Barry Eichengreen doesn’t like the Tobin tax being proposed by Merkel and Sarkozy. He says:
- It doesn’t raise much revenue.
- It won’t rein in the financial sector.
- It will lead to banks getting bigger.
- And it won’t be effective anyway because financial transactions will move somewhere else.
His feeling is that the proposal is political and does not to solve the real problem which is that the large banks are too big to fail.
Mark Thoma, on the other hand, is in favor of a Tobin tax on financial transactions (recall that the original proposal Tobin made was to smooth out currency fluctuations after Bretton Woods fell apart). Thoma argues that it helps reduce the negative externality associated with speculative trading.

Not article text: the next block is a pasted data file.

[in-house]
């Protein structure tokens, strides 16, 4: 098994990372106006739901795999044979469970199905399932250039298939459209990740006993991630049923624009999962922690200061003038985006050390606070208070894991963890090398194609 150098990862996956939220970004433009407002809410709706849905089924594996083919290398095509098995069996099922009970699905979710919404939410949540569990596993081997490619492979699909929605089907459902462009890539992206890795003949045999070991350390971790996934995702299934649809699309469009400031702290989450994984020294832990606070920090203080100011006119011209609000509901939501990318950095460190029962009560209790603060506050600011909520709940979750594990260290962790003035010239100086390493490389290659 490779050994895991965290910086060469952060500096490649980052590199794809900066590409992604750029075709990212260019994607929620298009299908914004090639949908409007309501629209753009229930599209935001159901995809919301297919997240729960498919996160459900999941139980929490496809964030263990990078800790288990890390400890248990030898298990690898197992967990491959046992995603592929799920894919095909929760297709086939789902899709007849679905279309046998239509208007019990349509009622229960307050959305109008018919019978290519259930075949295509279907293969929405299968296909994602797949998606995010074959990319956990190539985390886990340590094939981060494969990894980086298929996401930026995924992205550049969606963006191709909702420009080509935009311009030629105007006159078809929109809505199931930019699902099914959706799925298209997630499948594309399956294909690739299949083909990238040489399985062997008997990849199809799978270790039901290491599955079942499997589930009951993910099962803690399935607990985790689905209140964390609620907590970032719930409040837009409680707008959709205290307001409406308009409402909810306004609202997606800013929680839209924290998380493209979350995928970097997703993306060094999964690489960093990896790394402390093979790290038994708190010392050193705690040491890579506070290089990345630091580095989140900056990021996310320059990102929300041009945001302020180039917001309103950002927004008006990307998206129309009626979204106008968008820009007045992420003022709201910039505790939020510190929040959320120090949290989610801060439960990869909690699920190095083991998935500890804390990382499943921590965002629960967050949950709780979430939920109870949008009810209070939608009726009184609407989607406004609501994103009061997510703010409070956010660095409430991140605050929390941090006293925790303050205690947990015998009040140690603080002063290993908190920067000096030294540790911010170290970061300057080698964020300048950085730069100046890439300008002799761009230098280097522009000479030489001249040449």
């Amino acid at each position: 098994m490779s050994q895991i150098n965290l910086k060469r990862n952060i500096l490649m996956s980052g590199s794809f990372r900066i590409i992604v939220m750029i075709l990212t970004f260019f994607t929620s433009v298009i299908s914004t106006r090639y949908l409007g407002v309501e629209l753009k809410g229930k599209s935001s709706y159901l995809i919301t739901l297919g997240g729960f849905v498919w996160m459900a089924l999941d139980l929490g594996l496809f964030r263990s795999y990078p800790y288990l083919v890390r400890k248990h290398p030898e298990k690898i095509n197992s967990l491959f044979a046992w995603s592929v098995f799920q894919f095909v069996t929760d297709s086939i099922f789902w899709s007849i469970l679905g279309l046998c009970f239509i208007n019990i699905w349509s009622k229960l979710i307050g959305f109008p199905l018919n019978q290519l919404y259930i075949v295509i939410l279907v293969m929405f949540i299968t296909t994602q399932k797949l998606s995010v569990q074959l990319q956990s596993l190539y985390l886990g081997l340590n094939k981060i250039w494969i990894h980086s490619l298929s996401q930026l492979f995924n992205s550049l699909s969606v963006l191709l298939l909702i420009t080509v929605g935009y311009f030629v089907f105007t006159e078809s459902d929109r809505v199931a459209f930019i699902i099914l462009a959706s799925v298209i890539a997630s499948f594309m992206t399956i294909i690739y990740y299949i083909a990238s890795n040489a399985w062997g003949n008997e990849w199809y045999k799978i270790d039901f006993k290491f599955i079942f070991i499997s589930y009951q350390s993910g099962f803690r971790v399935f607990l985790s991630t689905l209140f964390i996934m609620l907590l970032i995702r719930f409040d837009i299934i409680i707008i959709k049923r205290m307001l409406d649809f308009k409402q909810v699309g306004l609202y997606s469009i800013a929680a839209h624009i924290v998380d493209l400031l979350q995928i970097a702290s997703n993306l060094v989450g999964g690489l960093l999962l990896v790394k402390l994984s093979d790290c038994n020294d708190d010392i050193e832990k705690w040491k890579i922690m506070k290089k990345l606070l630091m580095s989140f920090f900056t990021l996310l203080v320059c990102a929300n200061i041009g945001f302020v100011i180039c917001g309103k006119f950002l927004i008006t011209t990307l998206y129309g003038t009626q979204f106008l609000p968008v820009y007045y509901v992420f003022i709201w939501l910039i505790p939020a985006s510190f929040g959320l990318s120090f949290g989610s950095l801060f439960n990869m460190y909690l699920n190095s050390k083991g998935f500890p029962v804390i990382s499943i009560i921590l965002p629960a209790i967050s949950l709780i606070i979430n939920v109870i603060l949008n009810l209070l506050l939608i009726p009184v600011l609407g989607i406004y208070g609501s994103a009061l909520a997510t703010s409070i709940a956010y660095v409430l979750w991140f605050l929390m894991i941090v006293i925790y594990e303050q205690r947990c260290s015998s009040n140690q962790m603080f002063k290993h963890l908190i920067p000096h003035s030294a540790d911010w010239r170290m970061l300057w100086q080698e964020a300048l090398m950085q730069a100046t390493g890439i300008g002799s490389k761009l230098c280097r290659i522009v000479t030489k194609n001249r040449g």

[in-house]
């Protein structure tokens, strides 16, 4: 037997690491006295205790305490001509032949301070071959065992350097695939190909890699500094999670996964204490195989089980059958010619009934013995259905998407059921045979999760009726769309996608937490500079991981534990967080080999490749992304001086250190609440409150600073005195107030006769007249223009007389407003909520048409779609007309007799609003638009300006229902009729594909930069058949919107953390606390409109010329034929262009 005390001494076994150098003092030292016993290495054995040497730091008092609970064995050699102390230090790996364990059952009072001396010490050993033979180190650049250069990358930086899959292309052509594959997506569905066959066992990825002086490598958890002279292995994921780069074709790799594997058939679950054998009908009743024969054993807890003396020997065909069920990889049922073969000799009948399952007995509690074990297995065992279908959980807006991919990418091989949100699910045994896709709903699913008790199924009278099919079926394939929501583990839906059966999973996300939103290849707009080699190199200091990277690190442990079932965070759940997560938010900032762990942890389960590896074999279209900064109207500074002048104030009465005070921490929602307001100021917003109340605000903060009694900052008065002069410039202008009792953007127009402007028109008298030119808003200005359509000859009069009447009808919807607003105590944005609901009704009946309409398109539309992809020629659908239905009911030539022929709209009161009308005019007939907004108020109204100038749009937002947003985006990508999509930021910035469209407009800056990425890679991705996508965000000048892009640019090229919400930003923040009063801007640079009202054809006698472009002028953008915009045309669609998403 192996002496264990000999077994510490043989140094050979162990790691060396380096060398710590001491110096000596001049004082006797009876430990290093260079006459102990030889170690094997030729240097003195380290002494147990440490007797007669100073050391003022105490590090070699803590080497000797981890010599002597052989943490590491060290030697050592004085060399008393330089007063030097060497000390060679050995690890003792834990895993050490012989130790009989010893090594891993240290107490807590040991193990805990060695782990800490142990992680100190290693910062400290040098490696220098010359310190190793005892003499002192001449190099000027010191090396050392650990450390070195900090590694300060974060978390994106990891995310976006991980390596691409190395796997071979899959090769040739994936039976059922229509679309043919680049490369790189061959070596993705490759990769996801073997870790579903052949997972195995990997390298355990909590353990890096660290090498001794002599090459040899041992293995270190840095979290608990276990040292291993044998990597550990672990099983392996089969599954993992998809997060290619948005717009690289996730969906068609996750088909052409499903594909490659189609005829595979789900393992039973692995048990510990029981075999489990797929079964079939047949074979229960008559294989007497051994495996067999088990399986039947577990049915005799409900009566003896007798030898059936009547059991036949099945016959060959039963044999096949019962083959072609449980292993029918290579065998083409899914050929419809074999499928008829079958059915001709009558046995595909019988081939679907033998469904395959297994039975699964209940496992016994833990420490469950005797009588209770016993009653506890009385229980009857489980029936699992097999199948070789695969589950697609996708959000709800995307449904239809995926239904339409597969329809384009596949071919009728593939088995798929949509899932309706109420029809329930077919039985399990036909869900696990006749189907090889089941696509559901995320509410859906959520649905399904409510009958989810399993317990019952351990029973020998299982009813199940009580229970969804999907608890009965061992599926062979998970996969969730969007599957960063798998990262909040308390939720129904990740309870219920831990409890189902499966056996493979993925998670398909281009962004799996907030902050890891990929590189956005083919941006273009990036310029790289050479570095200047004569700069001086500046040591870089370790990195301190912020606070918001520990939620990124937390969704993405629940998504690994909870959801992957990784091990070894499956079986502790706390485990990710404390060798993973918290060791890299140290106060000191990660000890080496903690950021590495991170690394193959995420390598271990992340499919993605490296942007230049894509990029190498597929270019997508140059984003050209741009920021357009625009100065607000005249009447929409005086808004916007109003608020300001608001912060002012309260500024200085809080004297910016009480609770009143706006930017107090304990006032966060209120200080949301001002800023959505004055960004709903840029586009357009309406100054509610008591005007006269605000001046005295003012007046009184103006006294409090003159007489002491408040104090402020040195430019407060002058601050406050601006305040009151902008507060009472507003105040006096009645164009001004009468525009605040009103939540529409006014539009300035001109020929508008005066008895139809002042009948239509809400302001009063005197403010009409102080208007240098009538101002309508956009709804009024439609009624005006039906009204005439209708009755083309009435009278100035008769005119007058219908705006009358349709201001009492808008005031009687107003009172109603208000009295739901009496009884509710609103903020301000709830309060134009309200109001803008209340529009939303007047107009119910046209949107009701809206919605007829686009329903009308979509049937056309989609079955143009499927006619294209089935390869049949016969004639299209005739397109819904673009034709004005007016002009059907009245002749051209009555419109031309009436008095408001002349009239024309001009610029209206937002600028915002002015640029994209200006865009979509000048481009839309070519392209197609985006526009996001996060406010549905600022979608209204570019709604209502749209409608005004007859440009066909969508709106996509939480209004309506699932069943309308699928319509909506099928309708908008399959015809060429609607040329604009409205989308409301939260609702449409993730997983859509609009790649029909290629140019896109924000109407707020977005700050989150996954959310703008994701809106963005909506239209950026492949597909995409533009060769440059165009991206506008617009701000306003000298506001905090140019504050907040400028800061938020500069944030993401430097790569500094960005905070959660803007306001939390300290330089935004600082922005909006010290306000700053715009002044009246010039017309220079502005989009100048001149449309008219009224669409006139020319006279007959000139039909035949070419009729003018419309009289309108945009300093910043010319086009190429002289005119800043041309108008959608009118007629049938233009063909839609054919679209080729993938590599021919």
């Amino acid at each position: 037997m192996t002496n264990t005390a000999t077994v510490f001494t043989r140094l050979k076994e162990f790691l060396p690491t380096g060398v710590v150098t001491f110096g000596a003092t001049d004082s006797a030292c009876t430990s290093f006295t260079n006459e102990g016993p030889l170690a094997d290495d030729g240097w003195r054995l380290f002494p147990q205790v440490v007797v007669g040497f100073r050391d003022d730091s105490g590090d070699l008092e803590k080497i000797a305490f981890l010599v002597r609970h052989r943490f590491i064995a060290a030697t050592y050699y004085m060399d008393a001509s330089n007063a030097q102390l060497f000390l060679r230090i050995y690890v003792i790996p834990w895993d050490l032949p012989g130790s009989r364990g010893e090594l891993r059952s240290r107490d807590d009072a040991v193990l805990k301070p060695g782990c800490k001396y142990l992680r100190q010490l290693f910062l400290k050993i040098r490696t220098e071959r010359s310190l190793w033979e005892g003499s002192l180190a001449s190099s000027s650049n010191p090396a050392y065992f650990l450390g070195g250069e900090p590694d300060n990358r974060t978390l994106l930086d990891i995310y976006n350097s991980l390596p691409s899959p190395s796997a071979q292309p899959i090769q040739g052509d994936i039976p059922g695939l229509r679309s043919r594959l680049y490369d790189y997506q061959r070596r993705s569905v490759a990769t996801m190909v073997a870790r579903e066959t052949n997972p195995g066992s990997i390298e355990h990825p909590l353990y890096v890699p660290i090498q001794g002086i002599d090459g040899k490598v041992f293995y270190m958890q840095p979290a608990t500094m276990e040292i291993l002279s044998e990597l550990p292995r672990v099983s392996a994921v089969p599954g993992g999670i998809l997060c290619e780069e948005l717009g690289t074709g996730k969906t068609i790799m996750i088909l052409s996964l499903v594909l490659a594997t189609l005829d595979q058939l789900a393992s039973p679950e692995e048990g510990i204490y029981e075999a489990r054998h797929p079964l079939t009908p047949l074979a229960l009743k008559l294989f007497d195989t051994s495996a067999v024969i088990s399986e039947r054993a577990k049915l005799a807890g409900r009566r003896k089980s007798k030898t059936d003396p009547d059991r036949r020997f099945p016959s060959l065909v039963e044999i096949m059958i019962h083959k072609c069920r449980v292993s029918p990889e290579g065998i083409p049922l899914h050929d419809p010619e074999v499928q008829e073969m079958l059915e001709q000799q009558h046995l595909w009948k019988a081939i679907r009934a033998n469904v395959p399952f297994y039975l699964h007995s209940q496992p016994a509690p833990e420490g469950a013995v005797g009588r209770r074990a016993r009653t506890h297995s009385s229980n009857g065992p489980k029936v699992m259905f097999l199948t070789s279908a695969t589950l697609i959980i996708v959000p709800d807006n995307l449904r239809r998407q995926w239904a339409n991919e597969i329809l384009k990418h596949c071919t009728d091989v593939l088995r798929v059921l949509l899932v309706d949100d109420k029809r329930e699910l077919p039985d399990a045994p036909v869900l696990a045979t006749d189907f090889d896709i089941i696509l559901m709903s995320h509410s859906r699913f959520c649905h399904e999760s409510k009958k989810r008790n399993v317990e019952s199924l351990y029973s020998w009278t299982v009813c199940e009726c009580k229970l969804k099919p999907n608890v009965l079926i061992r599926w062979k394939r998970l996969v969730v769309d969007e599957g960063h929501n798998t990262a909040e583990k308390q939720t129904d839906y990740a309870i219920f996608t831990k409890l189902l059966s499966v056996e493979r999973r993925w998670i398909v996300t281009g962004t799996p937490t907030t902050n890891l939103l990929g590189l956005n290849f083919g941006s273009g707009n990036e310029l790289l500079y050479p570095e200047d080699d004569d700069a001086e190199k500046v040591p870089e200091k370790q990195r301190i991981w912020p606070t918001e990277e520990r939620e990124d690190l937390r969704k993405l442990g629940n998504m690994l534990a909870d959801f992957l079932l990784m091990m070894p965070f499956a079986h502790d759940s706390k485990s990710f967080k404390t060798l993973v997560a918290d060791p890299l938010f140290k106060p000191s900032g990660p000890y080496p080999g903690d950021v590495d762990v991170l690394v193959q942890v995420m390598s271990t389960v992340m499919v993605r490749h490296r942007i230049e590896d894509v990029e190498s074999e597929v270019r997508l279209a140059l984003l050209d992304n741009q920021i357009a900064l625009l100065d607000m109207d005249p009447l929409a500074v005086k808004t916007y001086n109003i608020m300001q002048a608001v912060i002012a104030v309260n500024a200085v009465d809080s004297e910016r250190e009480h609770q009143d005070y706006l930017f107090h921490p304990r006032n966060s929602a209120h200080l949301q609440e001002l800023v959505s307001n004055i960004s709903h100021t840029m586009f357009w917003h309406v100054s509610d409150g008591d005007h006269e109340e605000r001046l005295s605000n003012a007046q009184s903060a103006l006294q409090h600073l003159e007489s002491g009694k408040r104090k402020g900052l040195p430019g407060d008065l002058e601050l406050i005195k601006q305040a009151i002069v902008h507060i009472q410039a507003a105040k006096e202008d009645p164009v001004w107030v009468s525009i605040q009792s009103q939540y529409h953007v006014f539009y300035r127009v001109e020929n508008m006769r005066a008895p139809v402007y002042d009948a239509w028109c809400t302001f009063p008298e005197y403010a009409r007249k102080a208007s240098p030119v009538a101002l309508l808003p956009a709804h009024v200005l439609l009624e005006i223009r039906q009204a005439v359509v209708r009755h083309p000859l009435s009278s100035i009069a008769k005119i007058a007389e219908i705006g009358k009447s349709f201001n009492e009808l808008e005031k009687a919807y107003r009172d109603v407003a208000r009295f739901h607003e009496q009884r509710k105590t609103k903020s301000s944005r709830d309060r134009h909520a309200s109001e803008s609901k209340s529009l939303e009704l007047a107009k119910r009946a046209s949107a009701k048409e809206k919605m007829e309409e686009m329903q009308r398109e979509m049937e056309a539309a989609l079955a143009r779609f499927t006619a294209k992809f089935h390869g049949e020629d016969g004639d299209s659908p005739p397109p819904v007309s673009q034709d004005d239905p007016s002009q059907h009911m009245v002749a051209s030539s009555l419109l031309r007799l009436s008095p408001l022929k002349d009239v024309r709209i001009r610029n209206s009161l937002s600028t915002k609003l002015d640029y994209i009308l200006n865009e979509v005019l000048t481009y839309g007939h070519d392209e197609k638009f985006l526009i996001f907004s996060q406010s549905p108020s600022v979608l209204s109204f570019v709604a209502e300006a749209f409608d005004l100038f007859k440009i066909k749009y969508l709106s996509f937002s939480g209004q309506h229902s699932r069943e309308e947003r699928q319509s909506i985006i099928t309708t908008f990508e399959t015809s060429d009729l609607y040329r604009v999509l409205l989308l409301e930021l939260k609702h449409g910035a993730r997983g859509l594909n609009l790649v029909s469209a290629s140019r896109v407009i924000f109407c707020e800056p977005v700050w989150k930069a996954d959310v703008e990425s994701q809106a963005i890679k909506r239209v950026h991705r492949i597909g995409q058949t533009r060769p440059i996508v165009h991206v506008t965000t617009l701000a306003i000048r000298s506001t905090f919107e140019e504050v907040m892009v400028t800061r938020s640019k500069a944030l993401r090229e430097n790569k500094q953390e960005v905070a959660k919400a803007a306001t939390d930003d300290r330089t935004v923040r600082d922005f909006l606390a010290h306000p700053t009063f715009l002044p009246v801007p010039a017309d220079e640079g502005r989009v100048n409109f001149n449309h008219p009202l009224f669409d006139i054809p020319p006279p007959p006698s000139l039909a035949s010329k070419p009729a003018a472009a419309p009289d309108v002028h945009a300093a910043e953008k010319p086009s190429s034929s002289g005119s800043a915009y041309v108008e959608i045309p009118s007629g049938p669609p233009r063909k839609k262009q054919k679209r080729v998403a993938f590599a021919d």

I fall more on the side of Thoma in this debate. I view a Tobin tax as a kind of Pigovian tax, the same as Thoma. The financial sector in the United States has increased its profits and its share of the economy not through doing what it’s supposed to be doing (matching borrowers with savers, investing in the long run growth of the economy), but by encouraging zero-sum “investing” and either taking its fees off the top or being the smart money in the trade.